I am indebted to Professor Vernon Bogdanor, who among other things was David Cameron’s tutor at Oxford, for drawing my attention to a recent report by the LSE Growth Commission. Anyone who looks at the mix of academics, business leaders, economists and banking experts on the Commission will be unable to dismiss them as Labour stooges.
Professor Bogdanor had read my recent blog suggesting Labour need to do more to rebut the Tory attack on the so-called ‘mess we inherited,’ and so thought I would be interested in the Growth Commission’s overwhelmingly positive view of the economic performance of the Labour government between 1997-2010 – and, in particular, between 2007-10. Indeed I am. Among its conclusions:
– British economic performance was strong throughout the period of Labour government, and GDP per head grew faster in the UK than in France, Germany, Italy or Japan.
– Productivity growth in terms of GDP per hour was second only to the US, and improvements in employment rates were better than in the US.
– This success, they say, was NOT due to an unsustainable bubble in finance, property or public spending. From 1997-2007, finance contributed around 0.4% to a 2.8% productivity growth.
– They also dispute the view that this was all due to Thatcherite reforms which were then accepted as a norm. Instead, they point to improvements delivered by Labour changes to competition policy, a major expansion in education – remember ‘education, education, education’ and – wait for it – immigration.
– On education, they pointed out that by 2007 the UK was spending more on education as a proportion of GDP than Germany and the US, and the percentage of the relevant age group going to university was higher than in France or Germany.
– Furthermore, they believe this had a positive impact in the fight to reduce crime and illegal immigration.
– Crucially, they make clear the crash was an international phenomenon which cannot be blamed on Labour policies, and that Labour did not leave Britain more vulnerable once the crash occurred.
– They say the structural element of the deficit was 1% of GDP in 2008 – it rose to 5% by 2010 because of the crisis in consequence of the fall in tax receipts. So the increase in the deficit was a consequence not a cause.
– They praise the Labour government’s counter-cyclical policies post crash, pointing out that these went some way towards limiting the fall in output, and say Labour ministers were right to recapitalise the banks and maintain demand.
– Where they are critical of Labour is in relation to skills, especially at the bottom end of the social and economic scale, and not doing enough to cut regional inequalities.
But overall the picture is a good one, and totally at odds with the dominant ‘mess we inherited’ narrative, uttered every time coalition ministers open their mouths.
And even if they do not say so explicitly, it is pretty clear the Commission believes that on the big choice of the last election – retrenchment under Labour, or austerity under the Tories – that GB/Darling were right, and DC/Osborne wrong.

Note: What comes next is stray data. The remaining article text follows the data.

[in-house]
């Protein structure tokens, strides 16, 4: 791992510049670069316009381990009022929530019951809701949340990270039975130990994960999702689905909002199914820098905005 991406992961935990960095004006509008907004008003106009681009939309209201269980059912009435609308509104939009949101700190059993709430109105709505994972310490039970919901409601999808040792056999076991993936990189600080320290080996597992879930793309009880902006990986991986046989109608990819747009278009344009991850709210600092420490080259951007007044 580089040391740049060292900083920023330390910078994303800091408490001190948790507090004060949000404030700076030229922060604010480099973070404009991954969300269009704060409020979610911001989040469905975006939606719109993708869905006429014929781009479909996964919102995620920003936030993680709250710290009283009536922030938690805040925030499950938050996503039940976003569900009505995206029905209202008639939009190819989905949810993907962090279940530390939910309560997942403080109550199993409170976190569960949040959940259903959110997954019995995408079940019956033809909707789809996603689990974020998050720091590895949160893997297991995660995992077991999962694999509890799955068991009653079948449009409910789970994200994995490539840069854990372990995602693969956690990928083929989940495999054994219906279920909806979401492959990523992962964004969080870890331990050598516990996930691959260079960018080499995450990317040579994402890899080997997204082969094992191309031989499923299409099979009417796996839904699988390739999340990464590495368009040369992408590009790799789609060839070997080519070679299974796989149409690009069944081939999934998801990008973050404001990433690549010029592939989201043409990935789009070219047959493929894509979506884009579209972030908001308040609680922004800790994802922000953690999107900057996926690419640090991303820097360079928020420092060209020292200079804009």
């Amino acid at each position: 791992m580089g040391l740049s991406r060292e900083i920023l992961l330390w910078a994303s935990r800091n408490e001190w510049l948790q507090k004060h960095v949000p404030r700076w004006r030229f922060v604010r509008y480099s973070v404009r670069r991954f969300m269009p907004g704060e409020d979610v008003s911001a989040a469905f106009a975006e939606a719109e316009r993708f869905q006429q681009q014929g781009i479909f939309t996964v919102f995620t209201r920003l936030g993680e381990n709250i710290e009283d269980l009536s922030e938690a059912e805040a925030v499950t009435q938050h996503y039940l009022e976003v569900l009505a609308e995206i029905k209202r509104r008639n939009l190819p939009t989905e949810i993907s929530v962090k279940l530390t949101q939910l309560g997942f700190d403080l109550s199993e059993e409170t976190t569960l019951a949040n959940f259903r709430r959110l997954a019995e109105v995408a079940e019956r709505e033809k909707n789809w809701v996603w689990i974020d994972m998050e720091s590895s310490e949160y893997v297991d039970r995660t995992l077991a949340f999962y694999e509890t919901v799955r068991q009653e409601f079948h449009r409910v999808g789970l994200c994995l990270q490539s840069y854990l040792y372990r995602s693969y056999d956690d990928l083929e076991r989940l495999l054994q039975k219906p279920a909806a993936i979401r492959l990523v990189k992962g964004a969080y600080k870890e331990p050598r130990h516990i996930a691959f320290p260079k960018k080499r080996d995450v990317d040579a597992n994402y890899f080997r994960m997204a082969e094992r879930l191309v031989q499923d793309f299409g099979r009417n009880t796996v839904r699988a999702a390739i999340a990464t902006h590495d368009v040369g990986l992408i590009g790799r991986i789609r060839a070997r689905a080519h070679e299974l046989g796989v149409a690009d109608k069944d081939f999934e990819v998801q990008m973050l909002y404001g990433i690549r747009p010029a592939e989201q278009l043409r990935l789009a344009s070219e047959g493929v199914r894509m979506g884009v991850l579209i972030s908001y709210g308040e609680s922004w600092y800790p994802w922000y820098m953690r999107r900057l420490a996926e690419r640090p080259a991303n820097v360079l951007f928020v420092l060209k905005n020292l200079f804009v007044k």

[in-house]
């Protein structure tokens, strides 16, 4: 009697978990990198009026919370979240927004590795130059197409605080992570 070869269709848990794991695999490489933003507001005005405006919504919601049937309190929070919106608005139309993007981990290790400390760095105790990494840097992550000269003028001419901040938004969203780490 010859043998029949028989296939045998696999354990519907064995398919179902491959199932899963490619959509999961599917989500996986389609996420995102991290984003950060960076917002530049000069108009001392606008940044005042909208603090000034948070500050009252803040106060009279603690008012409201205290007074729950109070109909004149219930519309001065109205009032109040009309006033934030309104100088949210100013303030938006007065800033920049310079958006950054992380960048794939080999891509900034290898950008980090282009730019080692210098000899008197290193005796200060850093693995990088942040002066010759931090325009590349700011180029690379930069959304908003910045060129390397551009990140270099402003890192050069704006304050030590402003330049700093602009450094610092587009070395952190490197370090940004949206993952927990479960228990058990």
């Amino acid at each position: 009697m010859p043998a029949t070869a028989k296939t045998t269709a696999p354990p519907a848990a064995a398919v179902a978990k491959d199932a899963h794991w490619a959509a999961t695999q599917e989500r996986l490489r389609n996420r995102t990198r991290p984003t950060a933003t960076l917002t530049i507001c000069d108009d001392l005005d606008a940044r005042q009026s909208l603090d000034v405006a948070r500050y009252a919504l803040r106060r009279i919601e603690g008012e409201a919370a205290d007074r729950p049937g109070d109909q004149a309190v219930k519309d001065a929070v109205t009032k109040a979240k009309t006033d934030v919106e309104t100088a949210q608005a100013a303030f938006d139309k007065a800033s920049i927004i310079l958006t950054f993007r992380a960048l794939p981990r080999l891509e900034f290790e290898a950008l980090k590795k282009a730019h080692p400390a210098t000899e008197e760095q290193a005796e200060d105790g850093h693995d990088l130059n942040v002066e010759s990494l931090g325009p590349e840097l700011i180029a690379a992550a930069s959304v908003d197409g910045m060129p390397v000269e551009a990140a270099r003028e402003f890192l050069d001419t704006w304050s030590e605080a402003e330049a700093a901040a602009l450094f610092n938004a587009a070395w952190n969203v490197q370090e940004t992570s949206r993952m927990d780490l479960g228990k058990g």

This is all relevant to the current debate.
The only way to counter the Tory Big Lies is by fighting back with the truth, even if it means doing so belatedly, and at the risk of the Tories screeching ‘mess we inherited’ ever more loudly.
We see the same in their approach to the NHS. Another ‘mess we inherited,’ they say, to justify changes for which nobody voted and for which they have no mandate. What they actually inherited was an NHS with the highest satisfaction ratings in its history, which are now sliding as waiting lists grow, health workers are deliberately demoralised, and Jeremy Hunt talks up failure wherever he can find it to open the doors to a new system geared to those who see healthcare purely as a source of profit.
The same approach in education, where Michael Gove casts around for schools doing badly amid the thousands doing well, and deliberately distorts Blairite reforms aimed at helping those at the bottom of the educational pile to justify changes aimed at ushering in private providers at the expense of standards and enough school places. And in welfare, where the truth that the big bills are going on pensions for an ageing population is twisted to feed a hate agenda against the poor, the disabled, asylum seekers, all wrapped up as the ‘scroungers’ who in reality make up a tiny fraction of Iain Duncan Smith’s budget.
The Britain the coalition inherited after a decade of Labour in power was fairer, better off, with improved and improving public services, stronger cities wand regions, a vibrant culture. It was not a mess. The mess is happening now, with living standards falling, NHS crises returning, unprecedentedly low morale among teachers and police, power shifting back to a few at the top. Britain, far from booming, as the cheerleaders would have you believe, is recovering more slowly than had they followed the Brown-Darling approach that was beginning to deliver the jobs and growth we needed.
The Tories are planning to run the line that the country should not give back the keys to the people who crashed the car. The truth is the car ran a lot better under Labour, and can do so again.